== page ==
I could not presume to descant on the bodily struc¬tural tissues, nor how they are supported and renovated, having no mind or power to enter into those questions, which properly belong to the wise heads of the faculty. None of my family on the side of either parent had any tendency to corpulence, and from my earliest years I had an inexpressible dread of such a calamity, so, when I was between thirty and forty years of age, finding a tendency to it creeping upon me, I consulted an eminent surgeon, now long deceased,—a kind personal friend,—who recommended increased bodily exer¬tion before my ordinary daily labours began, and who thought rowing an excellent plan. I had the command of a good, heavy, safe boat, lived near the river, and adopted it for a couple of hours in the early morning. It is true I gained muscular vigour, but with it a prodigious appetite, which I was compelled to indulge, and consequently increased in weight, until my kind old friend advised me to forsake the exercise.
He soon afterwards died, and, as the tendency to corpulence remained, I consulted other high orthodox authorities (never any inferior adviser), but all in vain. I have tried sea air and bathing in various localities, with much walking exercise; taken gallons of physic and liquor potassæ, advisedly and abundantly; adopted riding on horseback; the waters and climate of. Leam¬ington many times, as well as those of Cheltenham and Harrogate frequently; have lived upon sixpence a-day, so to speak, and earned it, if bodily labour may be so construed; and have spared no trouble nor expense in consultations with the best authorities in the land, giving each and all a fair time for experiment, without any permanent remedy, as the evil still gradually increased.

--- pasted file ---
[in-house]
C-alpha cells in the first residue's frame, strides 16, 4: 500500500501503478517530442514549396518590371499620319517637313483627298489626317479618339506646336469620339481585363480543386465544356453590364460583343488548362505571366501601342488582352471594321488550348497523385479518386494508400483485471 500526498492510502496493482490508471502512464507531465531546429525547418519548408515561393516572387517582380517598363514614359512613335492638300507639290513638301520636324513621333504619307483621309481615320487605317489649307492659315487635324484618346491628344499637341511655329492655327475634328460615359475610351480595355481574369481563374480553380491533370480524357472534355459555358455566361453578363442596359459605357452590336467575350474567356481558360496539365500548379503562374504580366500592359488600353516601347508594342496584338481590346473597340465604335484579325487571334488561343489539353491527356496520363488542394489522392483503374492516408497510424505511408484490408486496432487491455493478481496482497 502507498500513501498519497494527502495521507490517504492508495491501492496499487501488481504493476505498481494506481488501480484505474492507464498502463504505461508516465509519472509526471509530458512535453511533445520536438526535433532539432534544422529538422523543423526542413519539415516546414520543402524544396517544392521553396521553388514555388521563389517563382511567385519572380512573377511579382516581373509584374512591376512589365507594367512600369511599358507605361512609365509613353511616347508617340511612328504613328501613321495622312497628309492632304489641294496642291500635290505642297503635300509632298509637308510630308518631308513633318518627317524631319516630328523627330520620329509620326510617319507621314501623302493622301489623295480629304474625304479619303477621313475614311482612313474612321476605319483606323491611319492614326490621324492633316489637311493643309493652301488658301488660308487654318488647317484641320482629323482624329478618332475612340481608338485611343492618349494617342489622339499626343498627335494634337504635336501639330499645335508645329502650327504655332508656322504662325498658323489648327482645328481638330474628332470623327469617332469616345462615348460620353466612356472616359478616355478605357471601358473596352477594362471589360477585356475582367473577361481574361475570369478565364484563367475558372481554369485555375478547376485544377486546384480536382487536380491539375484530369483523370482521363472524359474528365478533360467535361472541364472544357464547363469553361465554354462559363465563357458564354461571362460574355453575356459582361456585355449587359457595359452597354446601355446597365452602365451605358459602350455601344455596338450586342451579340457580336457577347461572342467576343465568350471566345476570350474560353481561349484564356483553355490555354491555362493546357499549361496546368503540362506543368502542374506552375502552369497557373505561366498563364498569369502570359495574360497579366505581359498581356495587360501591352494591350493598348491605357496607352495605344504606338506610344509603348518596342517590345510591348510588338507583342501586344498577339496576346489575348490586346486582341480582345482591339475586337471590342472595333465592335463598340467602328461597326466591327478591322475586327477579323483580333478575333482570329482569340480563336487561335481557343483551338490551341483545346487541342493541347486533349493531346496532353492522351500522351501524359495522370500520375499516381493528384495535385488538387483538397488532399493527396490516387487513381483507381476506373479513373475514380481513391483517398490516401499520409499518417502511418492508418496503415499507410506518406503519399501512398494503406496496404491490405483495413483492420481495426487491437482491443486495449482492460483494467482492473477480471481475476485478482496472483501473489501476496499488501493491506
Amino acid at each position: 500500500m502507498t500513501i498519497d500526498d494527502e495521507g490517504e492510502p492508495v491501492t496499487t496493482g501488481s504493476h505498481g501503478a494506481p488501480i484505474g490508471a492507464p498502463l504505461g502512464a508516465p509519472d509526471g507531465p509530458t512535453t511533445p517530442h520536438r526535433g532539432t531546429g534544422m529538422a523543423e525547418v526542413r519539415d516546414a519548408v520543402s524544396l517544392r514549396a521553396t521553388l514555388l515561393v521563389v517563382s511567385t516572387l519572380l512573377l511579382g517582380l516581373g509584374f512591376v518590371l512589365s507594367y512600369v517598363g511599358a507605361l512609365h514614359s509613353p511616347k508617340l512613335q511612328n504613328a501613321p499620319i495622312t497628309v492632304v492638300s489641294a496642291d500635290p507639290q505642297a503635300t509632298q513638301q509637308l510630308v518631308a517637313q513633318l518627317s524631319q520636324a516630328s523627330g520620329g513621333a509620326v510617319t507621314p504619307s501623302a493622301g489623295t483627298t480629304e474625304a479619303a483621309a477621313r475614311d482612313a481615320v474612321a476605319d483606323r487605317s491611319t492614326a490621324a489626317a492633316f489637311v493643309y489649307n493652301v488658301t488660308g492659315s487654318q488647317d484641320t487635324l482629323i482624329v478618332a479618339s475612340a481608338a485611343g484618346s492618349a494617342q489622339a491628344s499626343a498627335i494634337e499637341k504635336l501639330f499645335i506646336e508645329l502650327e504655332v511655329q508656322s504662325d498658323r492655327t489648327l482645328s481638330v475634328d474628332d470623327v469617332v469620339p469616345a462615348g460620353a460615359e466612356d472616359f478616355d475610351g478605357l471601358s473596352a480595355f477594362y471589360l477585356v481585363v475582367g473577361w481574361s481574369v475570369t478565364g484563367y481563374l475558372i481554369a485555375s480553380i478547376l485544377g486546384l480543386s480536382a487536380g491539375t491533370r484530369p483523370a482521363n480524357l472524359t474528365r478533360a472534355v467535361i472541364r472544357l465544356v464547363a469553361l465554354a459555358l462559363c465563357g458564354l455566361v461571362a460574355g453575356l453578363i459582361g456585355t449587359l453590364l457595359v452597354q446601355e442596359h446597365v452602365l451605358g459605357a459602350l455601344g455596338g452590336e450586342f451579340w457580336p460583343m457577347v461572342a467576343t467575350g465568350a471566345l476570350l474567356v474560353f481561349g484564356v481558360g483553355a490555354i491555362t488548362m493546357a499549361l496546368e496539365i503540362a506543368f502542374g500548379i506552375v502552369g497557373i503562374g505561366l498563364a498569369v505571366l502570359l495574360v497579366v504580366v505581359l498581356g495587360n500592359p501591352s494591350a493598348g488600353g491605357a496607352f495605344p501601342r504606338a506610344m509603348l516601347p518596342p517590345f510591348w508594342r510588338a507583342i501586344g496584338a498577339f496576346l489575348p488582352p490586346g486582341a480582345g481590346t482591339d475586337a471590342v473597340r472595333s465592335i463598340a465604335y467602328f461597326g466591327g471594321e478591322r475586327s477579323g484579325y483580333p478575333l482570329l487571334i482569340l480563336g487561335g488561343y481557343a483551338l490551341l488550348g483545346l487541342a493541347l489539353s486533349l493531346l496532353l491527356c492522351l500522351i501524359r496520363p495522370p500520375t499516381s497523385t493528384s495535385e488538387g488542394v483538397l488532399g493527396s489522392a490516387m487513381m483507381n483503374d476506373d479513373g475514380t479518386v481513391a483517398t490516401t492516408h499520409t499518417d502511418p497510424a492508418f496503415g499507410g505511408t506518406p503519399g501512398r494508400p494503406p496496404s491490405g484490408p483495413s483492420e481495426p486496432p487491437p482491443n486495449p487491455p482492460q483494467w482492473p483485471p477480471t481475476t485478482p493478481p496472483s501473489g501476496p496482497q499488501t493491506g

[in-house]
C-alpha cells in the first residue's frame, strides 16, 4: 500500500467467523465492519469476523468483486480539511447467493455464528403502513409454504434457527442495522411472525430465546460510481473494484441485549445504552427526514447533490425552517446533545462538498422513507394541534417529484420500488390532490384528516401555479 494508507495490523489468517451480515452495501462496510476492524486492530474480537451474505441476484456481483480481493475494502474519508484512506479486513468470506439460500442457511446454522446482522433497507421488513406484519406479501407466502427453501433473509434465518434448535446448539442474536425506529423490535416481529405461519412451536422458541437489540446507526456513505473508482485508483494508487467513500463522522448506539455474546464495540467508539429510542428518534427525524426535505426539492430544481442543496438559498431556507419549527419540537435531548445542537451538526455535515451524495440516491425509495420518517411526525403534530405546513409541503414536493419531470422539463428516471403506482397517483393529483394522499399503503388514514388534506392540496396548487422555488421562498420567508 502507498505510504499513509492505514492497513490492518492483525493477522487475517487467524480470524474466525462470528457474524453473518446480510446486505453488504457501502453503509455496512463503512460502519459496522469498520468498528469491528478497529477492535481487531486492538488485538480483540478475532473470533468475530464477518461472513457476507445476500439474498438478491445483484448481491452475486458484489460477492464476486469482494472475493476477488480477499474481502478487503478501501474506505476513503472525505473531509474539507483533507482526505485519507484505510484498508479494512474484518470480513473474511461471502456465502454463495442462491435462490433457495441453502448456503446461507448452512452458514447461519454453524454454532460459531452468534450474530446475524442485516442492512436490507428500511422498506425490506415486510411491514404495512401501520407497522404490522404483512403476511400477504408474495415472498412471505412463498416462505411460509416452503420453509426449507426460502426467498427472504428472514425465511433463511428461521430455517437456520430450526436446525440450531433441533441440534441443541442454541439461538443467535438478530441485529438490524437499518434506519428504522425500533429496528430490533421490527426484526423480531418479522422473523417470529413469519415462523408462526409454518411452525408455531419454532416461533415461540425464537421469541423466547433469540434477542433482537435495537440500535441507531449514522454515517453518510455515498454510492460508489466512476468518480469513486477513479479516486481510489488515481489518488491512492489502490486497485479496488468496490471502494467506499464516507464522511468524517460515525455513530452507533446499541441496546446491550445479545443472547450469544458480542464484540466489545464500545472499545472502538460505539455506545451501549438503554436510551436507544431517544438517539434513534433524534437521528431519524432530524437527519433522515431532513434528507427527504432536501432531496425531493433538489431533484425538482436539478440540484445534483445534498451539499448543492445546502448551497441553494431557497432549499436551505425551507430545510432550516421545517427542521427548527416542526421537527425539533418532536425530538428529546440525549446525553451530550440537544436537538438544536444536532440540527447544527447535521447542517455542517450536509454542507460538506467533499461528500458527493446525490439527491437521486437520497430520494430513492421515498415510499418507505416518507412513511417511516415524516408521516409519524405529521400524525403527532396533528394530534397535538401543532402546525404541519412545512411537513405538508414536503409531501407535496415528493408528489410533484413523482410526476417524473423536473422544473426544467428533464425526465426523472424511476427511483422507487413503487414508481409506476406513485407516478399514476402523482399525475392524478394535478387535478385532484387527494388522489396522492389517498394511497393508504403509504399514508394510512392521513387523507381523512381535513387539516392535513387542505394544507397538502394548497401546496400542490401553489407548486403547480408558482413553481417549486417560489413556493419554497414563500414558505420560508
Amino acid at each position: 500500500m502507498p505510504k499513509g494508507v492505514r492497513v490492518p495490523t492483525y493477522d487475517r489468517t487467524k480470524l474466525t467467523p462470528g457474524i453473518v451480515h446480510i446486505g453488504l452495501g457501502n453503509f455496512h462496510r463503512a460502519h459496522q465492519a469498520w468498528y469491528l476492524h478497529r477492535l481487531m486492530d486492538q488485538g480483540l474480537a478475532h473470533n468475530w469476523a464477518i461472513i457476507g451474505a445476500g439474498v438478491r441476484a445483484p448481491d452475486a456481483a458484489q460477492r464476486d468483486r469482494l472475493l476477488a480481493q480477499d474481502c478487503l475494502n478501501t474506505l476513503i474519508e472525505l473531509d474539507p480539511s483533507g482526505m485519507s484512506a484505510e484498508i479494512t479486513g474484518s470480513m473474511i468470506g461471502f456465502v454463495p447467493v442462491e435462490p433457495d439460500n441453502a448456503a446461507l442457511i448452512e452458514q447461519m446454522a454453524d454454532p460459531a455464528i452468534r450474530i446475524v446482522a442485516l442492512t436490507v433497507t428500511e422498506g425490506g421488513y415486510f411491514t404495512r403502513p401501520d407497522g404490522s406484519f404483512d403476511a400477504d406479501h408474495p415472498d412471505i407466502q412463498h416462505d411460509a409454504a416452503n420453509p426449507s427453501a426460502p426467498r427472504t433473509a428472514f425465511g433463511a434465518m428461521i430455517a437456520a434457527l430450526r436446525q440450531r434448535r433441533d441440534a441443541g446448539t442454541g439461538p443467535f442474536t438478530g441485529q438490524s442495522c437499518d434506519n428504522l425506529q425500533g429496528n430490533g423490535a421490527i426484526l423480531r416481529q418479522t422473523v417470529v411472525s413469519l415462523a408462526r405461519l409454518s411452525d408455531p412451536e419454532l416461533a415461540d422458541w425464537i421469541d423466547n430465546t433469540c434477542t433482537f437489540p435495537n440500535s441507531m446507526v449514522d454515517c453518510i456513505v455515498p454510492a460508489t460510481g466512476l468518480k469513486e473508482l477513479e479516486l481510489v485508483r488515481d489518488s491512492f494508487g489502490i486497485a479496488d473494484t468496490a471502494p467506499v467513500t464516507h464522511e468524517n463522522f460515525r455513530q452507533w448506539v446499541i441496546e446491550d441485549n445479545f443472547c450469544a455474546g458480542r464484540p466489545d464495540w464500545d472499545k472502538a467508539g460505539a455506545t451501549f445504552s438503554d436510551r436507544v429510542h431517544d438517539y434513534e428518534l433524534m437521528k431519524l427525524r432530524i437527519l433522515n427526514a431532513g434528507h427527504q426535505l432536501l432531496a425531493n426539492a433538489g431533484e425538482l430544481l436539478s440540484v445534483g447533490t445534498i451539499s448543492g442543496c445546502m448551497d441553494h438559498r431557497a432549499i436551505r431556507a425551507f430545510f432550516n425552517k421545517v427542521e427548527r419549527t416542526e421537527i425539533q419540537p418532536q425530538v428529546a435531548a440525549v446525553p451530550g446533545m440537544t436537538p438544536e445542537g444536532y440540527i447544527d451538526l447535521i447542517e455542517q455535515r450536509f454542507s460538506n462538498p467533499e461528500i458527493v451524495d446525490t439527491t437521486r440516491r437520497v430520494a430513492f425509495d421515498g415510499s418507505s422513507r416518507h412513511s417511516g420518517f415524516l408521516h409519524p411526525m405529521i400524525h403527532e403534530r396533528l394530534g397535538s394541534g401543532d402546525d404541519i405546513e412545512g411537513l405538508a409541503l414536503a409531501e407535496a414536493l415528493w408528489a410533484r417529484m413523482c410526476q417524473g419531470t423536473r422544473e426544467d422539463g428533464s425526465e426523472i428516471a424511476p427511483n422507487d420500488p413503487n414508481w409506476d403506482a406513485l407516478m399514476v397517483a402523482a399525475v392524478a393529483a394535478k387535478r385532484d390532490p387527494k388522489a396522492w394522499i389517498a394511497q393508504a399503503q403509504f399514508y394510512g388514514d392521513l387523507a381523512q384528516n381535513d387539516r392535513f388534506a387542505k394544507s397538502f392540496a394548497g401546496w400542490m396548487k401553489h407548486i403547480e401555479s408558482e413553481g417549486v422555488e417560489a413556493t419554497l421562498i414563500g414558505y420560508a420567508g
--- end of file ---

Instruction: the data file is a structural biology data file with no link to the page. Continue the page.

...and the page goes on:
I am under obligations to most of those advisers for the pains and interest they took in my case; but only to one for an effectual remedy.
When a corpulent man eats, drinks, and sleeps well, has no pain to complain of’ and no particular organic disease, the judgment of able men seems paralyzed,— for I have been generally informed that corpulence is one of the natural results of increasing years; indeed, one of the ablest authorities in the land as a physician told me he had gained 1 lb. in weight every year since he attained manhood, and was not surprised at my con¬dition, but advised more bodily exercise—vapour-baths and shampooing, in addition to the medicine given. Yet the evil still increased, and, like the parasite of barnacles on a ship, if it did not destroy the structure, it obstructed its fair, comfortable progress in the path of life.